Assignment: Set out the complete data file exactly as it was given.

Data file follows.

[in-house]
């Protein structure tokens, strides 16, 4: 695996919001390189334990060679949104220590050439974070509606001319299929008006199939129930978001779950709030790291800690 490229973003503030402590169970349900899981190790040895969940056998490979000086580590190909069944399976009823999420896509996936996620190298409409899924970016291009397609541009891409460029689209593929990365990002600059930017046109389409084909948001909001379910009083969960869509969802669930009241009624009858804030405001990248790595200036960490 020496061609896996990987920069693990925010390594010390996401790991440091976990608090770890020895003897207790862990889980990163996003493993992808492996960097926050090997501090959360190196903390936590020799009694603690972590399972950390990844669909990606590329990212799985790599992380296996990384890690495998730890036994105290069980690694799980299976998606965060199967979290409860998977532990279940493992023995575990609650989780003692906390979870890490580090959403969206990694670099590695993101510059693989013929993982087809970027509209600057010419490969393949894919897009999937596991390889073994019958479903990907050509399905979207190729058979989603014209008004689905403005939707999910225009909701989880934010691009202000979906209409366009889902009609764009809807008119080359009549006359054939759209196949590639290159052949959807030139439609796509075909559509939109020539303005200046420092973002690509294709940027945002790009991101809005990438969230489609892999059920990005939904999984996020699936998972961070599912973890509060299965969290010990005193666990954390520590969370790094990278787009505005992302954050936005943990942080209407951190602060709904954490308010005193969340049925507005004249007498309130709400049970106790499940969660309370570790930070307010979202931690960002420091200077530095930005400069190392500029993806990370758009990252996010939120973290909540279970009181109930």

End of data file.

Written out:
[in-house]
């Protein structure tokens, strides 16, 4: 695996919001390189334990060679949104220590050439974070509606001319299929008006199939129930978001779950709030790291800690 490229973003503030402590169970349900899981190790040895969940056998490979000086580590190909069944399976009823999420896509996936996620190298409409899924970016291009397609541009891409460029689209593929990365990002600059930017046109389409084909948001909001379910009083969960869509969802669930009241009624009858804030405001990248790595200036960490 020496061609896996990987920069693990925010390594010390996401790991440091976990608090770890020895003897207790862990889980990163996003493993992808492996960097926050090997501090959360190196903390936590020799009694603690972590399972950390990844669909990606590329990212799985790599992380296996990384890690495998730890036994105290069980690694799980299976998606965060199967979290409860998977532990279940493992023995575990609650989780003692906390979870890490580090959403969206990694670099590695993101510059693989013929993982087809970027509209600057010419490969393949894919897009999937596991390889073994019958479903990907050509399905979207190729058979989603014209008004689905403005939707999910225009909701989880934010691009202000979906209409366009889902009609764009809807008119080359009549006359054939759209196949590639290159052949959807030139439609796509075909559509939109020539303005200046420092973002690509294709940027945002790009991101809005990438969230489609892999059920990005939904999984996020699936998972961070599912973890509060299965969290010990005193666990954390520590969370790094990278787009505005992302954050936005943990942080209407951190602060709904954490308010005193969340049925507005004249007498309130709400049970106790499940969660309370570790930070307010979202931690960002420091200077530095930005400069190392500029993806990370758009990252996010939120973290909540279970009181109930």